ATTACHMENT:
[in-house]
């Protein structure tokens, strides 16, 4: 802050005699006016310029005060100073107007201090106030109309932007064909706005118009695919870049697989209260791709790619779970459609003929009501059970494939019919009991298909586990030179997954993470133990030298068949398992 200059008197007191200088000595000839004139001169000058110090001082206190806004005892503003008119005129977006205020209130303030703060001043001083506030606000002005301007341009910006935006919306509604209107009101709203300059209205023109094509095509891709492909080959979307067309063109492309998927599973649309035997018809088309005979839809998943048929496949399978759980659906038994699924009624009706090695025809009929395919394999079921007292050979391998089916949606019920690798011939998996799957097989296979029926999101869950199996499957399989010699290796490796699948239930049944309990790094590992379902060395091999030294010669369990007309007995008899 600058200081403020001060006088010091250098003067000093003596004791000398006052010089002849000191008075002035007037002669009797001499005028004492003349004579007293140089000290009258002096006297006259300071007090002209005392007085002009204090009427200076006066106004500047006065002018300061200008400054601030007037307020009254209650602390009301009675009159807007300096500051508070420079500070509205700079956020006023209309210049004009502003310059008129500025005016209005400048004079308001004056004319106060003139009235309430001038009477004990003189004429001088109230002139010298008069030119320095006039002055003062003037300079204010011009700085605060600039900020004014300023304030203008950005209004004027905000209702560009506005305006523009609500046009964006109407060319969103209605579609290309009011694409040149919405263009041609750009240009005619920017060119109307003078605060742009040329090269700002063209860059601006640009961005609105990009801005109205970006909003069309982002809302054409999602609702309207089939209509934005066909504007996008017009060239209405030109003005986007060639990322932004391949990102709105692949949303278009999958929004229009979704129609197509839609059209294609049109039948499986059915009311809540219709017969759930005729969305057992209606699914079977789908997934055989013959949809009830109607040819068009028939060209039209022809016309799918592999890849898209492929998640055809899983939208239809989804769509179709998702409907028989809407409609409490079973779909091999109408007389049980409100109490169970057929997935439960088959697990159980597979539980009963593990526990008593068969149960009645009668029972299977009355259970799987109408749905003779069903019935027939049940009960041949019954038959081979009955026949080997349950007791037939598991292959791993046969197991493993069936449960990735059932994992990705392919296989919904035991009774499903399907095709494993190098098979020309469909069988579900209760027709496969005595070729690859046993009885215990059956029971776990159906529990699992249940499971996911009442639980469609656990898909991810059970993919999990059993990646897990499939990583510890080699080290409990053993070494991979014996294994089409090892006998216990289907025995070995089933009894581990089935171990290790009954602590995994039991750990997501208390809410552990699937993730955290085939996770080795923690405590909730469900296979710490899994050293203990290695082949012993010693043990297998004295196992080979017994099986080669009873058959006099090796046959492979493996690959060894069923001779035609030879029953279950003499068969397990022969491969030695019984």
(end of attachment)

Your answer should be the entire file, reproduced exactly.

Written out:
[in-house]
């Protein structure tokens, strides 16, 4: 802050005699006016310029005060100073107007201090106030109309932007064909706005118009695919870049697989209260791709790619779970459609003929009501059970494939019919009991298909586990030179997954993470133990030298068949398992 200059008197007191200088000595000839004139001169000058110090001082206190806004005892503003008119005129977006205020209130303030703060001043001083506030606000002005301007341009910006935006919306509604209107009101709203300059209205023109094509095509891709492909080959979307067309063109492309998927599973649309035997018809088309005979839809998943048929496949399978759980659906038994699924009624009706090695025809009929395919394999079921007292050979391998089916949606019920690798011939998996799957097989296979029926999101869950199996499957399989010699290796490796699948239930049944309990790094590992379902060395091999030294010669369990007309007995008899 600058200081403020001060006088010091250098003067000093003596004791000398006052010089002849000191008075002035007037002669009797001499005028004492003349004579007293140089000290009258002096006297006259300071007090002209005392007085002009204090009427200076006066106004500047006065002018300061200008400054601030007037307020009254209650602390009301009675009159807007300096500051508070420079500070509205700079956020006023209309210049004009502003310059008129500025005016209005400048004079308001004056004319106060003139009235309430001038009477004990003189004429001088109230002139010298008069030119320095006039002055003062003037300079204010011009700085605060600039900020004014300023304030203008950005209004004027905000209702560009506005305006523009609500046009964006109407060319969103209605579609290309009011694409040149919405263009041609750009240009005619920017060119109307003078605060742009040329090269700002063209860059601006640009961005609105990009801005109205970006909003069309982002809302054409999602609702309207089939209509934005066909504007996008017009060239209405030109003005986007060639990322932004391949990102709105692949949303278009999958929004229009979704129609197509839609059209294609049109039948499986059915009311809540219709017969759930005729969305057992209606699914079977789908997934055989013959949809009830109607040819068009028939060209039209022809016309799918592999890849898209492929998640055809899983939208239809989804769509179709998702409907028989809407409609409490079973779909091999109408007389049980409100109490169970057929997935439960088959697990159980597979539980009963593990526990008593068969149960009645009668029972299977009355259970799987109408749905003779069903019935027939049940009960041949019954038959081979009955026949080997349950007791037939598991292959791993046969197991493993069936449960990735059932994992990705392919296989919904035991009774499903399907095709494993190098098979020309469909069988579900209760027709496969005595070729690859046993009885215990059956029971776990159906529990699992249940499971996911009442639980469609656990898909991810059970993919999990059993990646897990499939990583510890080699080290409990053993070494991979014996294994089409090892006998216990289907025995070995089933009894581990089935171990290790009954602590995994039991750990997501208390809410552990699937993730955290085939996770080795923690405590909730469900296979710490899994050293203990290695082949012993010693043990297998004295196992080979017994099986080669009873058959006099090796046959492979493996690959060894069923001779035609030879029953279950003499068969397990022969491969030695019984």